It’s no secret that I’m a cookbook hoarder. Every time I try to “declutter” my collection I end up tossing one or two books, only to replace them with another three or four. But it’s the cookbooks that stay in my collection, the ones with dog-tailed pages and olive oil spilled across the pages that hold a special place in my heart. After owning it for just a few weeks, The New Greenmarket Cookbook easily earned a treasured place. Written by Gabrielle Langholtz, the book features 100 recipes that celebrates each and every season.
If you’ve never heard me rave about Bill Telepan or his namesake restaurant, Telepan, you obviously haven’t been reading this blog for long enough. It was Mr. Telepan’s approach to food that drew me to his restaurant–his commitment to local food, sustainability and frequent trips to the NYC greenmarkets inspired me–but it was the menu he created, impeccable wine pairings and reasonably priced luxury that kept me there. At that time a much younger young professional, I was excited to be able to celebrate with great company and a wonderful meal without breaking the bank. You can imagine my excitement when I learned last summer he would be opening a second location. Telepan Local promised to share the same farm to table values but in a more casual, small plates type setting. It was first promised to open in late Fall, then right around Christmas, and finally January. Those 6 months of anticipation where absolute torture.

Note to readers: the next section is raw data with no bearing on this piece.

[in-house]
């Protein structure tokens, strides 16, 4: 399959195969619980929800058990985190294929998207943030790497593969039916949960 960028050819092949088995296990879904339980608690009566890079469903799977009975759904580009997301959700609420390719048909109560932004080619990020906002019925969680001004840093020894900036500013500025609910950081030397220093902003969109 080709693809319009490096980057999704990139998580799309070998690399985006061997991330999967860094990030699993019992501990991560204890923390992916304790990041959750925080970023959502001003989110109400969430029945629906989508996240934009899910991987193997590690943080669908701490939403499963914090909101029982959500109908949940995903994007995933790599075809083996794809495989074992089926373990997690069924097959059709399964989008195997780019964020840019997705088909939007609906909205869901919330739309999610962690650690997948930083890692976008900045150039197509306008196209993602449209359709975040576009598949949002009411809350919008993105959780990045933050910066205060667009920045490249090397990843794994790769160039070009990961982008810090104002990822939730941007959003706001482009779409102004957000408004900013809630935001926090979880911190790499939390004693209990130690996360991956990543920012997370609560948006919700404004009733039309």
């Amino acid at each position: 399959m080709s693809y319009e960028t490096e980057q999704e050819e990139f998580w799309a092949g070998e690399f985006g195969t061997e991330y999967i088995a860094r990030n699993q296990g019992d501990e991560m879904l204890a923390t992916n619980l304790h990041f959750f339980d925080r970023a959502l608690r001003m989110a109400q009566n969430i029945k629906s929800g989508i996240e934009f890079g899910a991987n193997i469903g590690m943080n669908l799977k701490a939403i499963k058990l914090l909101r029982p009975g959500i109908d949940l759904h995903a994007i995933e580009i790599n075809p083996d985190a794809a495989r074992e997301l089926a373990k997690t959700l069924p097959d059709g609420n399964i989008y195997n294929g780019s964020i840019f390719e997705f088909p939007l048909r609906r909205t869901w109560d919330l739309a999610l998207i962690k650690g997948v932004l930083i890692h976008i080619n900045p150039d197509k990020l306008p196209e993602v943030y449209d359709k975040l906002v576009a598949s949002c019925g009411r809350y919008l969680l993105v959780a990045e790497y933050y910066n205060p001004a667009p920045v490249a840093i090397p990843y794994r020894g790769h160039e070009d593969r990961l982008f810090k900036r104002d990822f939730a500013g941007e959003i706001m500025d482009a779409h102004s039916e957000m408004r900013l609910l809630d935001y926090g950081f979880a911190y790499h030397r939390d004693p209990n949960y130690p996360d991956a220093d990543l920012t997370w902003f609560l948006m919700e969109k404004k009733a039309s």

The Bay Ridge restaurant scene is much like a revolving door. Mediocre pubs and bars magically pop up and mysteriously disappear a few months later, going out as quietly as they went in. A bright new sign hangs above the vacant storefront promising a new and better restaurant. What bothers me most is seeing a new place open and unsuccessfully racking my brain for the memory of what sat there just 6 weeks earlier. Then there are the places that come and stay, breathing new life into the current food scene, something different from just another pub. I’m hoping Brooklyn Beet Company is a keeper.
Blue Hill at Stone Barns is the ultimate locavore dining experience. You can’t get much more local than picking harvesting vegetables and herbs right behind the restaurant or roasting the pig that grazes just a few hundred feet away. The restaurant has no menus, no specials of the day. Your meal is guided by what’s in season and what’s fresh. A welcome “journal” greets you with lists of what’s in season and how the dining experience works. For dinner, you have a choice of 5, 8 or 12 courses. The amount of food is fairly consistent across all three meals. Selecting a higher number of courses is simply a way to try more ingredients and different preparations. I’ve dined at Blue Hill twice. Different seasons, different company, different experiences completely.
I loved to cook before Top Chef came around. I was never a fan of cooking shows. The food network annoys me. Sure they’re some good recipes out there, but how can you really learn to make a 4 hour braise (with sides!) in a 27 minute episode. The shows would just frustrate me. But when Top Chef came along, I was immediately hooked. Top Chef doesn’t teach you how to make a recipe, it inspires you to think out of the box, to consider what you would make if faced with some saltine crackers and a piece of fish. Or what dishes would best describe you? Watching the show definitely encouraged me to play with flavors and invent new dishes.